Seven year old Zoey Quinn is one of those students. Opting for Storytelling with Algebra, Zoey and her fellow primary school students were taken on a journey of numbers told with letters, gaining an understanding of mathematics within a narrative framework. Zoey said it was a little trickier than her normal classes. “It was really different from school because we’re learning harder things, but I loved it,” Zoey said.
Academicus is but one of a series of holiday enrichment programs for designed for young prodigies thanks to a partnership between BRAINways Education and USQ. The two day program includes topics across a variety of disciplines including earth sciences, trigonometry, journalism, philosophy, playwriting and more. Lecturer in Wellbeing, Counselling and Human Development as part of the USQ School of Linguistics, Adult and Specialist Education Mark Oliver said high achievement started with children and adolescents that were socially supported and exposed to challenge in their interest areas. “Interest development becomes a driver for them to move through their schooling, and for them to think about what they’re going to do post-schooling,” Mark said. “It’s a very natural way of learning. Interest development is absolutely critical for career development, career interest, and long-term ‘stickability’ into a type of profession.”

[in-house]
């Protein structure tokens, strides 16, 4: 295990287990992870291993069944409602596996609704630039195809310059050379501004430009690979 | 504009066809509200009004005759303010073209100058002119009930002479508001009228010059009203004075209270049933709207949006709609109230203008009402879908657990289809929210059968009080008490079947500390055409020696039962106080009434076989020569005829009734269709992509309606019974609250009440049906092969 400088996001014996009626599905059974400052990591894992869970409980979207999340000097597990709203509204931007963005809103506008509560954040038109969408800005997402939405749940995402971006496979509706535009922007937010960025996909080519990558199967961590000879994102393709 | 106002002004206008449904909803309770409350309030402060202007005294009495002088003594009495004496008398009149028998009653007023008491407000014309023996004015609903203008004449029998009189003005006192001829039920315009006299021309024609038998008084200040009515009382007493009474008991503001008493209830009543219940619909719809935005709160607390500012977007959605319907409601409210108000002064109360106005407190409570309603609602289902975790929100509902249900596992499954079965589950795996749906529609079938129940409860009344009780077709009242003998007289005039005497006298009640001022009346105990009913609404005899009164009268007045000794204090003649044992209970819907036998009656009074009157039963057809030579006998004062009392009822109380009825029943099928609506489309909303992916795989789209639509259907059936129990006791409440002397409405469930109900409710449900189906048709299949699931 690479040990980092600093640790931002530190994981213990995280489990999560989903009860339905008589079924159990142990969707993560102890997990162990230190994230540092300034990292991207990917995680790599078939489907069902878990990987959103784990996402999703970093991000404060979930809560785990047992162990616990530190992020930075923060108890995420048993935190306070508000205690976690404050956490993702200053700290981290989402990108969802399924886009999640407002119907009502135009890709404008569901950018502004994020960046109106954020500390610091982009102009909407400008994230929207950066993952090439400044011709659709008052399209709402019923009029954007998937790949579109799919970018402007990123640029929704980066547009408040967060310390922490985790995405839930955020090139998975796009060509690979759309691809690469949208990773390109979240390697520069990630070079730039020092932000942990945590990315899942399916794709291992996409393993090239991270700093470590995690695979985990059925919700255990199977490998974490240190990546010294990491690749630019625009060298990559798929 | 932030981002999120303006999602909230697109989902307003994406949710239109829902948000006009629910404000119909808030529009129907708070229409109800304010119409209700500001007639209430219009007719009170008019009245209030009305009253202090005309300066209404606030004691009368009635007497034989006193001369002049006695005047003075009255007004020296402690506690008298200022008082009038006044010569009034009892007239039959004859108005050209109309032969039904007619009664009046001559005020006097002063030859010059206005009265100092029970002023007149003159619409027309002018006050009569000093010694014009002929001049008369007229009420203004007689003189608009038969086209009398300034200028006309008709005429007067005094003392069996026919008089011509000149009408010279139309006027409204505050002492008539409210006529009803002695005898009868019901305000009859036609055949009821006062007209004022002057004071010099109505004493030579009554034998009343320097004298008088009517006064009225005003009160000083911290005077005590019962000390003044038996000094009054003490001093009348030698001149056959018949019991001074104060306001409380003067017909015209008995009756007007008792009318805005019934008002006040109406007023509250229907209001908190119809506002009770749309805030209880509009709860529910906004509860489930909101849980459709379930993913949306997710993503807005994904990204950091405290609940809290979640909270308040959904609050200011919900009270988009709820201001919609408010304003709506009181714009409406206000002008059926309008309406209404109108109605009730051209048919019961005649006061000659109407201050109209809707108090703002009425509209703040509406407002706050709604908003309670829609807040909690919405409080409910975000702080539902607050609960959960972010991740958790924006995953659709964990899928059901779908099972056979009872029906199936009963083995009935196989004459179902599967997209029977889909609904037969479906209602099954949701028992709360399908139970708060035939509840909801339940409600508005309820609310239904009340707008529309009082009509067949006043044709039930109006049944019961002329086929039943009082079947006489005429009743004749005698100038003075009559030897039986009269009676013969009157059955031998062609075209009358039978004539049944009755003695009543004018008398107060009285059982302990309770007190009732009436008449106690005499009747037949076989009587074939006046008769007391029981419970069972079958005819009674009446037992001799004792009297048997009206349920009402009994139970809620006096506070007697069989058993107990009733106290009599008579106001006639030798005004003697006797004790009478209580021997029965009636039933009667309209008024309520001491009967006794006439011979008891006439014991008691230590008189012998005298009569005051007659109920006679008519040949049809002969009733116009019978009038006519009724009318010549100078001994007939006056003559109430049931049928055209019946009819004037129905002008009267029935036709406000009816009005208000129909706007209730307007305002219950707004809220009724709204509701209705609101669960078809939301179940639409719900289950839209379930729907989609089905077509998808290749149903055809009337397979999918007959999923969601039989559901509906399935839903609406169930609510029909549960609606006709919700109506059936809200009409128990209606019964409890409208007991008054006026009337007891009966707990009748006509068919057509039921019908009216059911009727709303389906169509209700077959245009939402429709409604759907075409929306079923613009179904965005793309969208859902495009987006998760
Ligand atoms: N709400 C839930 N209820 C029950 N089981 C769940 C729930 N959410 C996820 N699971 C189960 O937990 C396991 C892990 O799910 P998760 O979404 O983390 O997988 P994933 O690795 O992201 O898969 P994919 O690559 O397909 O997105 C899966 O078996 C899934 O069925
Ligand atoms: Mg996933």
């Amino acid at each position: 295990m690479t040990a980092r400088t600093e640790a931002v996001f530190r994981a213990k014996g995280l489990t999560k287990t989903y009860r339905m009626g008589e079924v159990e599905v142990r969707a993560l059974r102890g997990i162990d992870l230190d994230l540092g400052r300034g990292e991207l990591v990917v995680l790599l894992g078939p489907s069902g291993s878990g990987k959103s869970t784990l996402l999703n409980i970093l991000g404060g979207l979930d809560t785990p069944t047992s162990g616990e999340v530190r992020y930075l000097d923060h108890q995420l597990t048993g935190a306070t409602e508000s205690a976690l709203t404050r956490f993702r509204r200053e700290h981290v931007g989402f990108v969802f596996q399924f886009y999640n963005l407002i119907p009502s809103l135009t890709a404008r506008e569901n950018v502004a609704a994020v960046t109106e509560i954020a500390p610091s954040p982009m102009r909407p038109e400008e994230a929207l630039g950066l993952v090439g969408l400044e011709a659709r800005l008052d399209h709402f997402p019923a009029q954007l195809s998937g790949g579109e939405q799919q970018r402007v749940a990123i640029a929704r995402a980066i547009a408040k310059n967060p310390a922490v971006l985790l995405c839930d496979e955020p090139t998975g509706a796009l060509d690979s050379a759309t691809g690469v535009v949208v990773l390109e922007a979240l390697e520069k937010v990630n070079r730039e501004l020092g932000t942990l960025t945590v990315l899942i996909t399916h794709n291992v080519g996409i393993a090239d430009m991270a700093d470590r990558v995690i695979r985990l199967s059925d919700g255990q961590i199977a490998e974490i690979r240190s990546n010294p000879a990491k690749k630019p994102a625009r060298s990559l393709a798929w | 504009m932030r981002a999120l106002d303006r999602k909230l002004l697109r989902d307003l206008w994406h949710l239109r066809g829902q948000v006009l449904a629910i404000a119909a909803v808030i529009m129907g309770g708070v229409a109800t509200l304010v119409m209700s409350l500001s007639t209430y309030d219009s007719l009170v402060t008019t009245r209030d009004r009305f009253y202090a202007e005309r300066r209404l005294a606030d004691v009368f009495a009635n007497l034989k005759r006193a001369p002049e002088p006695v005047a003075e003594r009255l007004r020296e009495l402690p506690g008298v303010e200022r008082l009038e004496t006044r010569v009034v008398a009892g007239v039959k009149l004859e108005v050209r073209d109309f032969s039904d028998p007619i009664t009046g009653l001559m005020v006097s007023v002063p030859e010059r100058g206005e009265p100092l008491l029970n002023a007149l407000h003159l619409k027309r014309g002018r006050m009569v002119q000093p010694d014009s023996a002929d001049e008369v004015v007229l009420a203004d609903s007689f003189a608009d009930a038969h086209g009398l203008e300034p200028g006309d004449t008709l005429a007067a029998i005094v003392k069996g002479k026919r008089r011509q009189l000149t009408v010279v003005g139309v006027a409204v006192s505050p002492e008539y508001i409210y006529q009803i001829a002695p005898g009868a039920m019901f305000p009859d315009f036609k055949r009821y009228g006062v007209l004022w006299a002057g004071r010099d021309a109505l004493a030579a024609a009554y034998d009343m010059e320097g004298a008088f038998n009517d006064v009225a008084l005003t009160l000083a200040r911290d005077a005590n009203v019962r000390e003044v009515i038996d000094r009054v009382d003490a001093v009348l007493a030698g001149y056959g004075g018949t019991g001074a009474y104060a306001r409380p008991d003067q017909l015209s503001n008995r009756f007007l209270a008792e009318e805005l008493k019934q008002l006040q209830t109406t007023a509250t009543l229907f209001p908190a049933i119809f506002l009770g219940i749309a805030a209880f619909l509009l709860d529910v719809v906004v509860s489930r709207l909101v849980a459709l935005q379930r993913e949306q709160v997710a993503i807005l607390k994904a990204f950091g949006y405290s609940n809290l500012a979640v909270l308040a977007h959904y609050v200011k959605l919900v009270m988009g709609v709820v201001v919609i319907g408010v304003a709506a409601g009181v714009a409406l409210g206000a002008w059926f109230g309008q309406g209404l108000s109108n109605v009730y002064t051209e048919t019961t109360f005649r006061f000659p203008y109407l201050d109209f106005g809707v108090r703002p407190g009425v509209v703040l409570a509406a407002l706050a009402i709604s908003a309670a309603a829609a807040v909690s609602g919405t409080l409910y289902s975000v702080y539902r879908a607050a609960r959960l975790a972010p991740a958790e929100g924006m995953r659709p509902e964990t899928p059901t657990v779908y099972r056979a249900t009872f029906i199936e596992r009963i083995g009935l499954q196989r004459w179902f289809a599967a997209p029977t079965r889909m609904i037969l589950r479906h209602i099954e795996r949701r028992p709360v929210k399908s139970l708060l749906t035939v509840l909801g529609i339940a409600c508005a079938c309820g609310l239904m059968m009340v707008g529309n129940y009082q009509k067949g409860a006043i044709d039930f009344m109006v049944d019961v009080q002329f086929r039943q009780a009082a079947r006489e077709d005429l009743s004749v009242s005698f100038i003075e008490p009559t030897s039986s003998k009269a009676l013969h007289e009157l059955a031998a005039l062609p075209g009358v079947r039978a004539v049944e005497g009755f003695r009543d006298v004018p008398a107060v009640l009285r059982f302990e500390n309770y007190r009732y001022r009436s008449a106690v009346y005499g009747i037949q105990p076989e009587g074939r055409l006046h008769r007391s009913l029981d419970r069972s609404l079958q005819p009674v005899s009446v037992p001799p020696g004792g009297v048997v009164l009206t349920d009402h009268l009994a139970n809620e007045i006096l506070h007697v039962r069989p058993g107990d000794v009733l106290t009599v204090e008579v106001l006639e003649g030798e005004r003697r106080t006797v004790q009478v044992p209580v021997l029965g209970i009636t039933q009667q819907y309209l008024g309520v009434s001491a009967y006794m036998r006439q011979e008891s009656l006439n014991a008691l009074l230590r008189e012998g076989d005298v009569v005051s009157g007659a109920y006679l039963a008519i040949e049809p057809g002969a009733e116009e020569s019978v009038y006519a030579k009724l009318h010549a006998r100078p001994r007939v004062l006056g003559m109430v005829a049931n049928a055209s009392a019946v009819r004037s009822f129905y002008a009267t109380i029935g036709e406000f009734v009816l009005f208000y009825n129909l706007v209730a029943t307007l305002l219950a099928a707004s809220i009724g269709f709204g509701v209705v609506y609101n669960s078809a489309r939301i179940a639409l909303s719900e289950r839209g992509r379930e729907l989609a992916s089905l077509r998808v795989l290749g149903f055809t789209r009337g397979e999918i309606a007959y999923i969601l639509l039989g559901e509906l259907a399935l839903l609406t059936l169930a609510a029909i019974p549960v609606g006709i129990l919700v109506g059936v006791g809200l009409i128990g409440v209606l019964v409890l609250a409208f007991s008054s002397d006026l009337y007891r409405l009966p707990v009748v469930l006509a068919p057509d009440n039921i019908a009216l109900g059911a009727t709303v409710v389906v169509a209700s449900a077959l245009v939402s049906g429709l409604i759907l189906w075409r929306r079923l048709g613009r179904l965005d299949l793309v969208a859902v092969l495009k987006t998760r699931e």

Mark said while content was critical, the process of the program was an important factor in developing interest in the young students. “Our mentors are people that work in these areas with PhDs (or in progress to get PhDs). You also need to expose the students to like-minded peers as there’s a social dimension of seeing other kids with the same passions. Ultimately it’s about developing the confidence and self-esteem that then helps to drive kids to pursue those interests throughout their education and life.”
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